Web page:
For Example

First, for example, several manufacturers have power steering on their vehicles, on both ATV and side-by-sides. Can-Am ups that by having Tri-Mode Dynamic Power Steering, which gives the driver an option of how much steering input in three different settings (MIN-MED-MAX) the vehicle provides. This, compared to the competitors’ single setting.

Here’s another shout out for power steering. Not all Can-Ams have DPS and we spent a fair share of time on both non- DPS and DPS models over the two days of riding. As we’ve mentioned before, Can-Am’s non-DPS models have pretty decent steering and handling. But the DPS makes it just that much more fun to drive. We find the MAX setting just about does the steering for you as you don’t have to provide much steering input. After experimenting between all the settings on tight woods trails and over any rocks we could find, we found we actually prefer the MIN setting as we like to have more “say” in the steering input. It’s not really a contradiction on our stance of loving power steering and then using the MIN setting. We just found that the MIN setting provided the right amount of input we were looking for. We can see, however, how the MAX setting would be great in a setting like the slickrock and boulders on the trails in Moab, UT.

When riding the non-DPS models, it was definitely more work to maneuver through the tight trees. We could even feel a little arm pump going on. While Can-Am has some of the best handling non-power steering vehicles, we prefer the DPS models.

Next in the one-upmanship game, is tilt steering wheels on side-by-sides. A handful of manufacturers offer adjustable or tilt steering wheels--you know, where you can adjust it up or down. With the Can-Am system, when you tilt the steering up or down, the gauge goes with it. That means you always have a clear view of the gauge as it’s not blocked by the steering wheel.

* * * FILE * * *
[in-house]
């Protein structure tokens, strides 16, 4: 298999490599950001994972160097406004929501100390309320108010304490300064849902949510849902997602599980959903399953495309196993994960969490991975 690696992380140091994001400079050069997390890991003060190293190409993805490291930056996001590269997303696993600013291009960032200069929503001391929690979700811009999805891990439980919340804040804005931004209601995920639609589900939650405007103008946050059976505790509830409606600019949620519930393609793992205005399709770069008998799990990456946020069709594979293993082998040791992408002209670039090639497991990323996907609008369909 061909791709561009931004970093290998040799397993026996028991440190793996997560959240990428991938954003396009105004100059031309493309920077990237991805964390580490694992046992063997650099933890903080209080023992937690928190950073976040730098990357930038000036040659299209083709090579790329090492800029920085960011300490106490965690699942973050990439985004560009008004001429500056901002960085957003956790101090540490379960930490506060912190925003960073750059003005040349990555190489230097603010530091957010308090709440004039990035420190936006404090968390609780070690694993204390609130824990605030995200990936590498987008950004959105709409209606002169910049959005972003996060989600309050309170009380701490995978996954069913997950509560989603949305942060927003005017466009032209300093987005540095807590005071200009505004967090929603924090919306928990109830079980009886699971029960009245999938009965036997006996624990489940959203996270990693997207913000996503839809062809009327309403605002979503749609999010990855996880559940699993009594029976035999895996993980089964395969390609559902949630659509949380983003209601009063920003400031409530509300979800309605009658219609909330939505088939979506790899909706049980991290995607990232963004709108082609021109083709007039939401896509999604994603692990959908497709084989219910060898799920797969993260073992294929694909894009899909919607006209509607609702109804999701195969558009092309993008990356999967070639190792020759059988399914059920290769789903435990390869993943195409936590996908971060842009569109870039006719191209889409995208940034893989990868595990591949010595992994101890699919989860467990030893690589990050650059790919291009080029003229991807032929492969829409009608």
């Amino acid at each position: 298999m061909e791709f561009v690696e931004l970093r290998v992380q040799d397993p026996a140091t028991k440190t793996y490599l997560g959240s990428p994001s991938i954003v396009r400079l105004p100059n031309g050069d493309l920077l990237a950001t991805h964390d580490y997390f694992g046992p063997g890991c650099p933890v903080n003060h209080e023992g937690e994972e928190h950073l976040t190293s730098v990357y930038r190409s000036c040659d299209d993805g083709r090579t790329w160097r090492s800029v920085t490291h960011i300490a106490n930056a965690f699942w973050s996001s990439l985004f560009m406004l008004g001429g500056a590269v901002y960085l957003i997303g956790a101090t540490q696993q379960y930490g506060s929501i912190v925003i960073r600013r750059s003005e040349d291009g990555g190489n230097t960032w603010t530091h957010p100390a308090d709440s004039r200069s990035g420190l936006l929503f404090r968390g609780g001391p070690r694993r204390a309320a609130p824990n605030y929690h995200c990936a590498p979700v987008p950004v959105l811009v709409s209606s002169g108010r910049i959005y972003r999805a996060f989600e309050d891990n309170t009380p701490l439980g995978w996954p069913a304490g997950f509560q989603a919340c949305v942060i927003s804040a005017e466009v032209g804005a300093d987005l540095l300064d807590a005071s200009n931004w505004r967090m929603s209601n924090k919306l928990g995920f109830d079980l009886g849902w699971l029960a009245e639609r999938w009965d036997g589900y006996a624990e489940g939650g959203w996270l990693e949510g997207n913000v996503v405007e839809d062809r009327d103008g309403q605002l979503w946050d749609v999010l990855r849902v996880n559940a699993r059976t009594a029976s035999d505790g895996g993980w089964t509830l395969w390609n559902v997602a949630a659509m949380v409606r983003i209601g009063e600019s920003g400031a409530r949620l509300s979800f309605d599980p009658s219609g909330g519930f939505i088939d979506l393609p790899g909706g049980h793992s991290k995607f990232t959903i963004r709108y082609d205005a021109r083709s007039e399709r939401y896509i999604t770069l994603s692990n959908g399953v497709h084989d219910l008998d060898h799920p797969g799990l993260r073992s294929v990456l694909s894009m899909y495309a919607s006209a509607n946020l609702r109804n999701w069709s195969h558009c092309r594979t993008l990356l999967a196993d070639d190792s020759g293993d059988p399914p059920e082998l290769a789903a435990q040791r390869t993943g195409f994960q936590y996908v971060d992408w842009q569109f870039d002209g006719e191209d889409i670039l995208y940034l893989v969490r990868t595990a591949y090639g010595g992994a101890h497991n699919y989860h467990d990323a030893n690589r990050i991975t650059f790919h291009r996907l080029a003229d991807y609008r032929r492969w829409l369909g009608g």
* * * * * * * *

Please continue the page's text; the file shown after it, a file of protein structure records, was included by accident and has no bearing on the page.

And how about this? Again, a small number of manufacturers have an adjustable driver seat, so you can move it forward or back so the driver can easily reach the pedals.

You need tools, however, to make adjustment and then its into maybe two or three set positions. Can-Am one-ups that by using an automotive-style adjustment where you just reach down between your legs, move the lever and move the driver seat where you want it in any number of positions.

This next one is a Can-Am exclusive and a feature we paid a lot of attention to while riding in New York. The Intelligent Throttle Control (iTC) is an electronic throttle-by-wire system offering a smooth throttle delivery even if the driver’s foot is bouncing due to the rough terrain. The iTC system—which features a rider selectable twin-mode toggle switch for throttle control—can detect unwanted bounces and then filter the input, resulting in more throttle accuracy, especially at low speed.

Eco-Sport Modes